In actuality a 2 x 6 or 2 x 8 T&G would be considered a real open ceiling 'decking' without using sheathing for a sunshine roof. A 15/32 OSB sheathing would be the minimum over what exists without seeing a sketch or a photo of what you have now. A 30 lb felt under an architectural grade 20yr three tab will work using cooler nails on a minimum pitch. Good luck.


  19. #19
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    Default Re: Update

    Quote Originally Posted by John Kogel View Post
    A 1" nail might pop through the T&G in a few places. .
    Agree, there was penetration on a few places on fhe existing rolled roof. Thanks for the comments.

    As noted, I have decided to redo the roof as it was before, just with architectural shingles, not rolled roof, and with 2 layers of felt - there was no felt under the rolled roof.

    Thank you for all of your input.


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    Default Re: Sheathing thickness - measure twice, cut once

    Quote Originally Posted by jdbs32 View Post
    ................
    I'm still planning to go with 2 layers of #15 felt, and Ownes Corning Oakridge architectural shingles...........................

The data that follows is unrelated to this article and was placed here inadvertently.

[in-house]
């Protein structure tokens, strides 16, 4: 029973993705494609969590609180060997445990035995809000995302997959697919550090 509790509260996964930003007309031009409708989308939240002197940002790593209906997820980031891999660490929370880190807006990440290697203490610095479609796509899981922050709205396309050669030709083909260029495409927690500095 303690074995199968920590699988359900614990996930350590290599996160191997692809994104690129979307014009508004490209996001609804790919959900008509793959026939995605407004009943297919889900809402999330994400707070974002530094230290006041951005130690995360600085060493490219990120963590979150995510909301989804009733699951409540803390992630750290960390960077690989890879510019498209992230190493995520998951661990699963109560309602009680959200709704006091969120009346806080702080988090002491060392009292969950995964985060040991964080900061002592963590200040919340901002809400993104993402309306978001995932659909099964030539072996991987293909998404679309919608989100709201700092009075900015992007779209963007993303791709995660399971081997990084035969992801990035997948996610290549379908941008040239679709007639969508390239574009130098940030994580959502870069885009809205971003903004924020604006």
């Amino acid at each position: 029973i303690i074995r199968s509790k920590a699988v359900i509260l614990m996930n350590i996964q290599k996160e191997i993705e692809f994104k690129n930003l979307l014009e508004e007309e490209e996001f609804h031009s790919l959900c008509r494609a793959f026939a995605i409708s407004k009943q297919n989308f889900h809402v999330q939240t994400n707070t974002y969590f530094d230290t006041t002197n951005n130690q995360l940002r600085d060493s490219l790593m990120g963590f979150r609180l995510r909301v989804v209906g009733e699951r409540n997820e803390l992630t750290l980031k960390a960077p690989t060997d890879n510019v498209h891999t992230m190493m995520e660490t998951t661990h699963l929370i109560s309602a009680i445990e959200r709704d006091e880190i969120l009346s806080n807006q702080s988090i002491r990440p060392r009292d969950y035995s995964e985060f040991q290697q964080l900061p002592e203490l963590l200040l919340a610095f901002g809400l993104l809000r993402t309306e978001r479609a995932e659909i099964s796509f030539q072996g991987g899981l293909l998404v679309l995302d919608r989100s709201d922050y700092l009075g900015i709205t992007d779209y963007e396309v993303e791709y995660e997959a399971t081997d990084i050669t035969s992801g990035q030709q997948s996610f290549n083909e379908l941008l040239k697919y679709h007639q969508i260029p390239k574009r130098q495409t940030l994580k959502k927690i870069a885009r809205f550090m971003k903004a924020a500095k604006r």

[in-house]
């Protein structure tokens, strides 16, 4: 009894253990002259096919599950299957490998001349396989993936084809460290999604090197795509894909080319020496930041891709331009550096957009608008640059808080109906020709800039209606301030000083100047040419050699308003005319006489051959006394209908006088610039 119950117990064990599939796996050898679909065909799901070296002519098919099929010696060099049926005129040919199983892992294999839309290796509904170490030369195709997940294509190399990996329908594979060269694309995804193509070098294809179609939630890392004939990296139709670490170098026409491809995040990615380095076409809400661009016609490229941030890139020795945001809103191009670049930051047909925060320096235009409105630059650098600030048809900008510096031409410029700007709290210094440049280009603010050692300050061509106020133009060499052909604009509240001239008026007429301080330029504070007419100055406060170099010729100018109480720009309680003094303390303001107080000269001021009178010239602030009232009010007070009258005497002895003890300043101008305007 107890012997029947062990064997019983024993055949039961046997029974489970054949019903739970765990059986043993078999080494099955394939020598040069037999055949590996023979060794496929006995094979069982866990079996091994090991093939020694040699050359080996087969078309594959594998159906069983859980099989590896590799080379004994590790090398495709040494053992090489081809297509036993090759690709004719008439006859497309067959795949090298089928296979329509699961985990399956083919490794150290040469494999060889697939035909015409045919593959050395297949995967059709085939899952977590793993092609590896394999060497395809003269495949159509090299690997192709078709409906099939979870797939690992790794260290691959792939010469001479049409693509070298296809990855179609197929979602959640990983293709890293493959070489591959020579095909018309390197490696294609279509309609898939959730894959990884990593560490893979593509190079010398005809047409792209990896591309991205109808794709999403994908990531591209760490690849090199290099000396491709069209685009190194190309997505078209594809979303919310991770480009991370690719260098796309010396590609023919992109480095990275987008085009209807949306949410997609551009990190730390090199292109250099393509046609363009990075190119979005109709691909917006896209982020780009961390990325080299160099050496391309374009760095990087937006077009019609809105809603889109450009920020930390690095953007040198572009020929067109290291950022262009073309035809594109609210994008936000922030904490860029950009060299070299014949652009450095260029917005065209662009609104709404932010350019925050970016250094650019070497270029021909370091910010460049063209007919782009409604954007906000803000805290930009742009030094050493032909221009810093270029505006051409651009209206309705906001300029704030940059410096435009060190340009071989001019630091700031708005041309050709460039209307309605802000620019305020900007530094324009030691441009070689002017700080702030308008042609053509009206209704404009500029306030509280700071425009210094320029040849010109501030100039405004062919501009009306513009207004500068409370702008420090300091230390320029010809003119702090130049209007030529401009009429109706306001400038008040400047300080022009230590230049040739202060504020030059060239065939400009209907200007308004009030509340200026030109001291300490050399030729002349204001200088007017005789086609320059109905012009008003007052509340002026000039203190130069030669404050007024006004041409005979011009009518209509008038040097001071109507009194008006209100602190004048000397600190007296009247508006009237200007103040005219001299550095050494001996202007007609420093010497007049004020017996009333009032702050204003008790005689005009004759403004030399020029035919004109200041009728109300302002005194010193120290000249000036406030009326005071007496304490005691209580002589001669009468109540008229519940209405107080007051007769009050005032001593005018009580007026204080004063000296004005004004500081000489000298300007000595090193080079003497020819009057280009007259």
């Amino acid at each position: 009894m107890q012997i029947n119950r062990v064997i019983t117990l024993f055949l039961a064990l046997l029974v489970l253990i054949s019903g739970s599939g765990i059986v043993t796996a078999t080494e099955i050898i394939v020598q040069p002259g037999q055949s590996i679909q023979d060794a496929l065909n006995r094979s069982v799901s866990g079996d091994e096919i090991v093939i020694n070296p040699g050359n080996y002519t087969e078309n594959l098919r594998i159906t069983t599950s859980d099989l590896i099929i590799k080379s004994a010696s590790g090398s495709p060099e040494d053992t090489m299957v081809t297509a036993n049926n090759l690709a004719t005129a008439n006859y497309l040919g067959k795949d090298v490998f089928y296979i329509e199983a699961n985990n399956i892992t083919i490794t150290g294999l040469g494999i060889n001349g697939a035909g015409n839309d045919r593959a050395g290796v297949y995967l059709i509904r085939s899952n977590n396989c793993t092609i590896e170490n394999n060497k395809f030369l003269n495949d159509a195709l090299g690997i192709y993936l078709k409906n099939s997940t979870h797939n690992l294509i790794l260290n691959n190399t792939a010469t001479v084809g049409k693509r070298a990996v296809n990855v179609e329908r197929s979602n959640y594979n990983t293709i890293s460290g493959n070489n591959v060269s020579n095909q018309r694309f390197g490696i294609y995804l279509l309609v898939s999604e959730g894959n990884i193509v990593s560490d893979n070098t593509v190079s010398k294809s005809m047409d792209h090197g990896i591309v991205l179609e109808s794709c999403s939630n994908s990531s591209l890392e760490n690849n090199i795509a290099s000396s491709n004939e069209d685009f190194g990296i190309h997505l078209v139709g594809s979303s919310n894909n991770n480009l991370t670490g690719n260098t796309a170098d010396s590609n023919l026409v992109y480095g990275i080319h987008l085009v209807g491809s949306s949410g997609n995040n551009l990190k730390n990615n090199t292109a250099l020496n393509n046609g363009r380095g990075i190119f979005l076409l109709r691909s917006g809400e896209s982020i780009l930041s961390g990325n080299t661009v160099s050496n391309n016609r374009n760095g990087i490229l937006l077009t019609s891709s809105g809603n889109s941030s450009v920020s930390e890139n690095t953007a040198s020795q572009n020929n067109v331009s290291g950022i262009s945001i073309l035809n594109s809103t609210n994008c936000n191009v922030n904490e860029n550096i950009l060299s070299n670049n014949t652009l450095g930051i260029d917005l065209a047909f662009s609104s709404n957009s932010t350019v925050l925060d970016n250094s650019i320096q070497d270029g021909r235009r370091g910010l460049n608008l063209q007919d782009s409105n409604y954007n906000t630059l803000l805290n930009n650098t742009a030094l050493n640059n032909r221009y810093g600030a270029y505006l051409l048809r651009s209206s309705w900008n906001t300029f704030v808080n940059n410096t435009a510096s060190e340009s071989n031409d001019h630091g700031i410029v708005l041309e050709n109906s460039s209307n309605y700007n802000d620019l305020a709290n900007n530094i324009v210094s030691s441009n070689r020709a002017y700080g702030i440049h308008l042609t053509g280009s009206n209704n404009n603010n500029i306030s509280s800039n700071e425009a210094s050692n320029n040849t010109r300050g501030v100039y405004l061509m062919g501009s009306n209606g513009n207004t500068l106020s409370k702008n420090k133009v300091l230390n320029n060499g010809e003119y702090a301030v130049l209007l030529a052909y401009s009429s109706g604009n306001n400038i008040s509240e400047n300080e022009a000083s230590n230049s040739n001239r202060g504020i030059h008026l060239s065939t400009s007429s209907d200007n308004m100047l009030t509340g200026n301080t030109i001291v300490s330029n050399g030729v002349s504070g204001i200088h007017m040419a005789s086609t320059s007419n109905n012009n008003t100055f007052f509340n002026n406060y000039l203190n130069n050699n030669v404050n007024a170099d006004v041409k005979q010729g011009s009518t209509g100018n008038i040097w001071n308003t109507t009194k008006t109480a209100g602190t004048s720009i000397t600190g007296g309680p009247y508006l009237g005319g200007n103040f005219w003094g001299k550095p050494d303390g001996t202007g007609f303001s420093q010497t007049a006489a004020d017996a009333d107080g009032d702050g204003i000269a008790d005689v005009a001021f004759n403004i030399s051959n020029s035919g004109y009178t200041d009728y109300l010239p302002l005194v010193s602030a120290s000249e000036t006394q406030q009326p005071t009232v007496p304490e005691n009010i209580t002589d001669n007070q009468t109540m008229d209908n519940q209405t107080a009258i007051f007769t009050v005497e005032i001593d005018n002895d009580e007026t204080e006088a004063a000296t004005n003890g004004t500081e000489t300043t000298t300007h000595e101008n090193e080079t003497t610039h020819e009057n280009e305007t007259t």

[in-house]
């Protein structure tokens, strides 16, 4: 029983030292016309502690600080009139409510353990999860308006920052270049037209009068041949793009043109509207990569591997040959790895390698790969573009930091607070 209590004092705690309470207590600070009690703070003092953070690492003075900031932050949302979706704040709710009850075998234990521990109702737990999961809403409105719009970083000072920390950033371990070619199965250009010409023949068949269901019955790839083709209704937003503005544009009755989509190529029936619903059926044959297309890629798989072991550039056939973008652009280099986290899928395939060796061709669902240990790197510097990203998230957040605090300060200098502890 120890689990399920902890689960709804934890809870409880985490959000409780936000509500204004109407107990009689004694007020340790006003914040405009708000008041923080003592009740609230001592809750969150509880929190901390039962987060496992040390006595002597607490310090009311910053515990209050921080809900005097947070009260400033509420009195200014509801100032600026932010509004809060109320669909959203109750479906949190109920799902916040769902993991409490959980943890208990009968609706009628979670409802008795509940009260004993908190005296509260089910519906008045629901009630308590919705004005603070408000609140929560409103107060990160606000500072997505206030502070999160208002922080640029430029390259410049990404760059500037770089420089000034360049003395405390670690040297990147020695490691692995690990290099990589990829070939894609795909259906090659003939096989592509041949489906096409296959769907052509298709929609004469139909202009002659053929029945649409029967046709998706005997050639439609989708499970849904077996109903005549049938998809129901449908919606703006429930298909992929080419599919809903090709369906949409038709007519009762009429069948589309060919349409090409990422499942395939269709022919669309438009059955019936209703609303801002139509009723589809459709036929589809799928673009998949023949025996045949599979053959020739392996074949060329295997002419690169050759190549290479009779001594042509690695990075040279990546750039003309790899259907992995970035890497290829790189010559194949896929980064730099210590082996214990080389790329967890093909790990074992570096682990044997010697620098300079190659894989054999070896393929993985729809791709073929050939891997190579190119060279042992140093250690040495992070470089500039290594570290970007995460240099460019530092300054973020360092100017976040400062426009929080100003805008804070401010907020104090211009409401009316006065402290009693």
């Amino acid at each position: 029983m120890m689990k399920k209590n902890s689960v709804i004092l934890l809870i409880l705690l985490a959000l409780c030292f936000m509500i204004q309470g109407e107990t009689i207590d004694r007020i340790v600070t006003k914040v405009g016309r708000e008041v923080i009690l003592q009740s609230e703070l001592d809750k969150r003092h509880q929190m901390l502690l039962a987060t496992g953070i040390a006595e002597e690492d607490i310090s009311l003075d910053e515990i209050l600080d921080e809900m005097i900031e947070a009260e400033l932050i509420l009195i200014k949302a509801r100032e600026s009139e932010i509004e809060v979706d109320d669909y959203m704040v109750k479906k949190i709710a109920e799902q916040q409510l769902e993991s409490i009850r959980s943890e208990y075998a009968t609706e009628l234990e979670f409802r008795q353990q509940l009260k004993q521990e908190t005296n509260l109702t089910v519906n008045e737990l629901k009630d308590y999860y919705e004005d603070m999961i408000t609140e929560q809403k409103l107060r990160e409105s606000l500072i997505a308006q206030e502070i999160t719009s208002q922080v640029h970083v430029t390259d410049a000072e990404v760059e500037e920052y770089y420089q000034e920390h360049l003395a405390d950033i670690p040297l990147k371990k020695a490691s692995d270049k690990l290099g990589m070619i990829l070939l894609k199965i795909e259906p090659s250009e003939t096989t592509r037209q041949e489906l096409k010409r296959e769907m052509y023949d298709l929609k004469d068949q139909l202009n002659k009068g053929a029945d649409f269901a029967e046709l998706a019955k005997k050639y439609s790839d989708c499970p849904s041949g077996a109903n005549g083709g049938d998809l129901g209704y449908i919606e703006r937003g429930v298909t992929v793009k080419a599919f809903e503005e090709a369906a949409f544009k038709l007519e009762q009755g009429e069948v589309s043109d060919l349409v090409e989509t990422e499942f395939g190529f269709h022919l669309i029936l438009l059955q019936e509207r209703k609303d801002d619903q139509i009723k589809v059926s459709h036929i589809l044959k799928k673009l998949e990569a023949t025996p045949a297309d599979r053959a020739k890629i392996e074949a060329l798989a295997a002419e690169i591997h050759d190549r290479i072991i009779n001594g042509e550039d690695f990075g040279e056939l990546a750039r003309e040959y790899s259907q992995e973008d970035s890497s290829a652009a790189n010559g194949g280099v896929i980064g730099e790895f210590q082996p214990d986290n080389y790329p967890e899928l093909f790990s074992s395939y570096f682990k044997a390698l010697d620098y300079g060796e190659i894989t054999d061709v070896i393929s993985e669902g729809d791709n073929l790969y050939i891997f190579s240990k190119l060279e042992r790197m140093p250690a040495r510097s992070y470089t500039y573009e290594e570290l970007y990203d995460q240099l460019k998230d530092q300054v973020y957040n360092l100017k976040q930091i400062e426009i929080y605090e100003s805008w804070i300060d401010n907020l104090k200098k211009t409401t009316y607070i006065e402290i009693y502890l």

.......
    I do have one decision to make - whether to add the 15/32" plywood, or not. ..................
    .....
    When viewed like this, I thnik I'll skip the plywoord. And note, that this is what Garry Sorrells said...........................................
    ....
    And, using the handy chart, I would use 1" roofing nails.
    .............................!
    Quote Originally Posted by John Kogel View Post
    A 1" nail might pop through the T&G in a few places. Try a row and see if they are ok. ........................
    .....
    BTW, for the masses, the proper way to nail down a roof on plywood is to have the nails go right through the plywood or OSB.
    Quote Originally Posted by Jerry Peck View Post
    John,

    Did you miss where he has 1/2" plywood over 1x T&G?
    Jerry,
    Jdbs seems to have decided to go with the T&G decking and no plywood. Not hard to miss the flip flopping and nail length differing.

    The issue of nail length with 1/2" or 5/8" plywood over the T&G the only real need was to go through the plywood to attach the shingle, which is why the comment on what roofers typically use comment. The T&G is not really part of the consideration for the shingles attachment. The T&G is only a spacer above the rafters. The idea was to go through the plywood only and not through the 1x8. Not an argument as to maximum length calculation you did. Whether the nail goes into the T&G 1/8" or 1/2" is not the issue, just not through the T&G.